The move 8...Nxe4 isn't one that can be proven to be losing by force in a game, but it should be rejected on the basis that it loses too much time in what is quite a sharp position. As for 11...Nh5, this oversight could have been avoided by considering all of White's forcing continuations and continuing to do so down each move of Black's calculations (though in his defence, Black's position was already quite bad). The way to reduce such mistakes is to appreciate the importance of rapid development when the position is open or about to be opened, and of course be well prepared to avoid similar traps in the future.
When club players ask about avoiding blunders, they usually mean moves that hang material or unnecessarily allow checkmate. So in the next fragment we will see a case where the White player simply had a blind spot.
Another major type of blunder is that of assumption, where you assume that the opponent has to make some response to your move, when in fact they have something much better, but that's such a broad topic (with many types of possible assumptions) that I'll save it for another blog post. Instead, I want to finish up with an example illustrating how blunders often arise when we lose our objectivity and try to garner more from a position than what we deserve.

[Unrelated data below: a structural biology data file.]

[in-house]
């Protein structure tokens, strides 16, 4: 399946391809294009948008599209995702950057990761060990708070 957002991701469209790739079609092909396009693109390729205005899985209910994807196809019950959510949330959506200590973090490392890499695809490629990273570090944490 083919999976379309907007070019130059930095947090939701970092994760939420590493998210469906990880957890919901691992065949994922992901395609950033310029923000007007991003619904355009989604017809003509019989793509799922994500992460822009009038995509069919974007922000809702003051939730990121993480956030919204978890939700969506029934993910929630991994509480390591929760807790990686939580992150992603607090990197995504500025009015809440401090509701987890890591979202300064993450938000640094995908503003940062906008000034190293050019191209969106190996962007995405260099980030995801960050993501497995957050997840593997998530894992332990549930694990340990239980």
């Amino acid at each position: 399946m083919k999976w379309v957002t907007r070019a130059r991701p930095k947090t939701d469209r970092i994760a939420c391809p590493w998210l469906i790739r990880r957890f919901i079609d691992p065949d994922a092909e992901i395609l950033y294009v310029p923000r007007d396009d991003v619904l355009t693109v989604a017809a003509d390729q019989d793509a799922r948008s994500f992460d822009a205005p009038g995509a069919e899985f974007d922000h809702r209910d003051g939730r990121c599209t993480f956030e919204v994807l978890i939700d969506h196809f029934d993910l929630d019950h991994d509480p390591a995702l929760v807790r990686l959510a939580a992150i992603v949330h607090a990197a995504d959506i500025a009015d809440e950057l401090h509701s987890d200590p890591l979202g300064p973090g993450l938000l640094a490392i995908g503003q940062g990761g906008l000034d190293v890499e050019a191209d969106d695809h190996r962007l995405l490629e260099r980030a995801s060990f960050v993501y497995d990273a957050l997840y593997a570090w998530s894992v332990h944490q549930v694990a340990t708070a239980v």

This was a long post so let's sum up the blunder-reducing techniques we have learned:
- Concentrate on finding the best move in a reasonable amount of time in every position. It doesn't matter how well you played earlier if you make a blunder at the end, so when you are clearly winning or in a dead drawn position, try and find the surest way to win or hold your draw.
- Blunders can be strategic as well as tactical. Many strategic blunders involve weakening key squares with some pawn move or making a bad 'equal' exchange of pieces, so take the time to judge who benefits more from the change in the position.
- Keep a healthy sense of danger. If you lose a lot of time grabbing a pawn and open lines in front of your king while your pieces are undeveloped, the chances are the pawn grab is unsafe, and you'd be better off continuing development and castling your king.
- To avoid really silly blunders, use 'Blumenfeld's Rule' and double-check the really basic stuff like whether you are getting mated or if one of your pieces is unsafe.
- Another good technique is to check for forcing moves (moves which threaten to win material or checkmate) in your half of the board.
- When you reach the end of a line in your calculations from a fairly critical or sharp position, check one move further to make sure you haven't missed anything important.
- We can improve our concentration by not thinking about the opponent's rating, the result of the game and other extraneous data not related to finding the best move on the board.